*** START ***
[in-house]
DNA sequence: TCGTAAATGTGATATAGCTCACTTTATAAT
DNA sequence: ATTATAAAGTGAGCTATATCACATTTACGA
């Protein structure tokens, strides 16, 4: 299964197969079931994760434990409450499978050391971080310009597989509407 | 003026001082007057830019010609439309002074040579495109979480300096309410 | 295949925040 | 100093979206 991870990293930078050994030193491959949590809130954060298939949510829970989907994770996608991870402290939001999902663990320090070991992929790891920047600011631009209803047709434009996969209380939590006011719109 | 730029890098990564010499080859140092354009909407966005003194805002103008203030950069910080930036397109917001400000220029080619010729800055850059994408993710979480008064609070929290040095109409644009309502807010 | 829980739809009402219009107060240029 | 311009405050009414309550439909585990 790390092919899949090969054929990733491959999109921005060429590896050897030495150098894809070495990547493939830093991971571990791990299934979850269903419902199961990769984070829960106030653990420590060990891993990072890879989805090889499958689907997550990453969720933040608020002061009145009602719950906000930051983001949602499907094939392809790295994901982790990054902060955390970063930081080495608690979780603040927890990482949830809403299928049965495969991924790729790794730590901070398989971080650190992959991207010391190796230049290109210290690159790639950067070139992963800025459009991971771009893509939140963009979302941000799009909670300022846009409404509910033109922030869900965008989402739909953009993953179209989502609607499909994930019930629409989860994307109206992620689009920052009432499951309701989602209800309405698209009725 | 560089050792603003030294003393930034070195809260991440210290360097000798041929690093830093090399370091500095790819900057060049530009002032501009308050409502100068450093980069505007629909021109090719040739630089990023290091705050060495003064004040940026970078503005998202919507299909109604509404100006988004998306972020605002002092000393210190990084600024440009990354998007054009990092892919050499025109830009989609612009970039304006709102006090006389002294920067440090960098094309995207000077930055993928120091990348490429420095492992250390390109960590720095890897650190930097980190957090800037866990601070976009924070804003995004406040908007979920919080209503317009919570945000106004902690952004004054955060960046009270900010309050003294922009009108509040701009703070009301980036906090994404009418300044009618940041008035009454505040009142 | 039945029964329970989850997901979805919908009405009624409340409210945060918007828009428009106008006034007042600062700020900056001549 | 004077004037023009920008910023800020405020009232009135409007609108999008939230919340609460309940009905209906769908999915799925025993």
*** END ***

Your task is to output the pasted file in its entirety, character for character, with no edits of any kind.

[in-house]
DNA sequence: TCGTAAATGTGATATAGCTCACTTTATAAT
DNA sequence: ATTATAAAGTGAGCTATATCACATTTACGA
């Protein structure tokens, strides 16, 4: 299964197969079931994760434990409450499978050391971080310009597989509407 | 003026001082007057830019010609439309002074040579495109979480300096309410 | 295949925040 | 100093979206 991870990293930078050994030193491959949590809130954060298939949510829970989907994770996608991870402290939001999902663990320090070991992929790891920047600011631009209803047709434009996969209380939590006011719109 | 730029890098990564010499080859140092354009909407966005003194805002103008203030950069910080930036397109917001400000220029080619010729800055850059994408993710979480008064609070929290040095109409644009309502807010 | 829980739809009402219009107060240029 | 311009405050009414309550439909585990 790390092919899949090969054929990733491959999109921005060429590896050897030495150098894809070495990547493939830093991971571990791990299934979850269903419902199961990769984070829960106030653990420590060990891993990072890879989805090889499958689907997550990453969720933040608020002061009145009602719950906000930051983001949602499907094939392809790295994901982790990054902060955390970063930081080495608690979780603040927890990482949830809403299928049965495969991924790729790794730590901070398989971080650190992959991207010391190796230049290109210290690159790639950067070139992963800025459009991971771009893509939140963009979302941000799009909670300022846009409404509910033109922030869900965008989402739909953009993953179209989502609607499909994930019930629409989860994307109206992620689009920052009432499951309701989602209800309405698209009725 | 560089050792603003030294003393930034070195809260991440210290360097000798041929690093830093090399370091500095790819900057060049530009002032501009308050409502100068450093980069505007629909021109090719040739630089990023290091705050060495003064004040940026970078503005998202919507299909109604509404100006988004998306972020605002002092000393210190990084600024440009990354998007054009990092892919050499025109830009989609612009970039304006709102006090006389002294920067440090960098094309995207000077930055993928120091990348490429420095492992250390390109960590720095890897650190930097980190957090800037866990601070976009924070804003995004406040908007979920919080209503317009919570945000106004902690952004004054955060960046009270900010309050003294922009009108509040701009703070009301980036906090994404009418300044009618940041008035009454505040009142 | 039945029964329970989850997901979805919908009405009624409340409210945060918007828009428009106008006034007042600062700020900056001549 | 004077004037023009920008910023800020405020009232009135409007609108999008939230919340609460309940009905209906769908999915799925025993």